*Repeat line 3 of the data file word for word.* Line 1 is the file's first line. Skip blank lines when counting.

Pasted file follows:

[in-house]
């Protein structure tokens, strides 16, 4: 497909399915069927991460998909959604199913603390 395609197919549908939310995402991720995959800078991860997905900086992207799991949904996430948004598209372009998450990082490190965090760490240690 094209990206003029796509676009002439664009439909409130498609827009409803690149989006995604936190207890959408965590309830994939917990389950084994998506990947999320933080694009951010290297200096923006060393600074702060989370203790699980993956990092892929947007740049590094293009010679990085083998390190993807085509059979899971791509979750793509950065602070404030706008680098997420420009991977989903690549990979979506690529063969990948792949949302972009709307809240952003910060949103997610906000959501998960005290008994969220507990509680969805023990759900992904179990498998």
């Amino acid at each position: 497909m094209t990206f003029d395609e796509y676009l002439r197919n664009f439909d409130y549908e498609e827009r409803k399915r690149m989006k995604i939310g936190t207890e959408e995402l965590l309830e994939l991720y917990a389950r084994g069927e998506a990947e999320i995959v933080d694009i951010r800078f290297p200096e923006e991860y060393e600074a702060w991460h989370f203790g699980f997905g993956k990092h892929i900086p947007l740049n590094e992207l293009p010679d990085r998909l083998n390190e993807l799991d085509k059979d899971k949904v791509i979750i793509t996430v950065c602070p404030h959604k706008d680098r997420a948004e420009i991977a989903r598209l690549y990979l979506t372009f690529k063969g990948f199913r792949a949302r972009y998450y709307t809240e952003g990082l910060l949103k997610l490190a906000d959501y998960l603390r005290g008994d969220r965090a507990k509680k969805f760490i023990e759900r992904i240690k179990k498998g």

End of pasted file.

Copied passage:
């Amino acid at each position: 497909m094209t990206f003029d395609e796509y676009l002439r197919n664009f439909d409130y549908e498609e827009r409803k399915r690149m989006k995604i939310g936190t207890e959408e995402l965590l309830e994939l991720y917990a389950r084994g069927e998506a990947e999320i995959v933080d694009i951010r800078f290297p200096e923006e991860y060393e600074a702060w991460h989370f203790g699980f997905g993956k990092h892929i900086p947007l740049n590094e992207l293009p010679d990085r998909l083998n390190e993807l799991d085509k059979d899971k949904v791509i979750i793509t996430v950065c602070p404030h959604k706008d680098r997420a948004e420009i991977a989903r598209l690549y990979l979506t372009f690529k063969g990948f199913r792949a949302r972009y998450y709307t809240e952003g990082l910060l949103k997610l490190a906000d959501y998960l603390r005290g008994d969220r965090a507990k509680k969805f760490i023990e759900r992904i240690k179990k498998g």